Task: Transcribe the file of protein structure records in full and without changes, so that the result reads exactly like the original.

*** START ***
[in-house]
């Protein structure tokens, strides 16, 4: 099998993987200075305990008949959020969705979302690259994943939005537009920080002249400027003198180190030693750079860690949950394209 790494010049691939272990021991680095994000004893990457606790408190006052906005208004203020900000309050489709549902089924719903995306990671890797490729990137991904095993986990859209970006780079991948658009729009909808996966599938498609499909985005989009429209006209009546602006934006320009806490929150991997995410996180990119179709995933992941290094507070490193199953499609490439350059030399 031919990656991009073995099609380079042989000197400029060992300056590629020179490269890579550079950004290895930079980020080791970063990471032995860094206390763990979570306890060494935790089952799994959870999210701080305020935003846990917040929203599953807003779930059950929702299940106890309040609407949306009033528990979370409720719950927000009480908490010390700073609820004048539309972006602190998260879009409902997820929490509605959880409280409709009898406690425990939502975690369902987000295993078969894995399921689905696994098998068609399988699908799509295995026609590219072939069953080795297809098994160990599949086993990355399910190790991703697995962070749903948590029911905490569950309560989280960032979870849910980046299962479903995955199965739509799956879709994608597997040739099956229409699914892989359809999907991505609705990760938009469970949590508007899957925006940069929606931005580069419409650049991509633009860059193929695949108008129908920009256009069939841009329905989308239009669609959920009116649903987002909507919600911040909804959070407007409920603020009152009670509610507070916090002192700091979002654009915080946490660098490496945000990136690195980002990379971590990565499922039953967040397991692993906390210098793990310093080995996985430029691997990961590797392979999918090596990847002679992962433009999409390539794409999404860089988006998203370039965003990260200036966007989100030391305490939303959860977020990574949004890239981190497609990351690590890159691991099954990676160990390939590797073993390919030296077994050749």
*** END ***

[in-house]
């Protein structure tokens, strides 16, 4: 099998993987200075305990008949959020969705979302690259994943939005537009920080002249400027003198180190030693750079860690949950394209 790494010049691939272990021991680095994000004893990457606790408190006052906005208004203020900000309050489709549902089924719903995306990671890797490729990137991904095993986990859209970006780079991948658009729009909808996966599938498609499909985005989009429209006209009546602006934006320009806490929150991997995410996180990119179709995933992941290094507070490193199953499609490439350059030399 031919990656991009073995099609380079042989000197400029060992300056590629020179490269890579550079950004290895930079980020080791970063990471032995860094206390763990979570306890060494935790089952799994959870999210701080305020935003846990917040929203599953807003779930059950929702299940106890309040609407949306009033528990979370409720719950927000009480908490010390700073609820004048539309972006602190998260879009409902997820929490509605959880409280409709009898406690425990939502975690369902987000295993078969894995399921689905696994098998068609399988699908799509295995026609590219072939069953080795297809098994160990599949086993990355399910190790991703697995962070749903948590029911905490569950309560989280960032979870849910980046299962479903995955199965739509799956879709994608597997040739099956229409699914892989359809999907991505609705990760938009469970949590508007899957925006940069929606931005580069419409650049991509633009860059193929695949108008129908920009256009069939841009329905989308239009669609959920009116649903987002909507919600911040909804959070407007409920603020009152009670509610507070916090002192700091979002654009915080946490660098490496945000990136690195980002990379971590990565499922039953967040397991692993906390210098793990310093080995996985430029691997990961590797392979999918090596990847002679992962433009999409390539794409999404860089988006998203370039965003990260200036966007989100030391305490939303959860977020990574949004890239981190497609990351690590890159691991099954990676160990390939590797073993390919030296077994050749």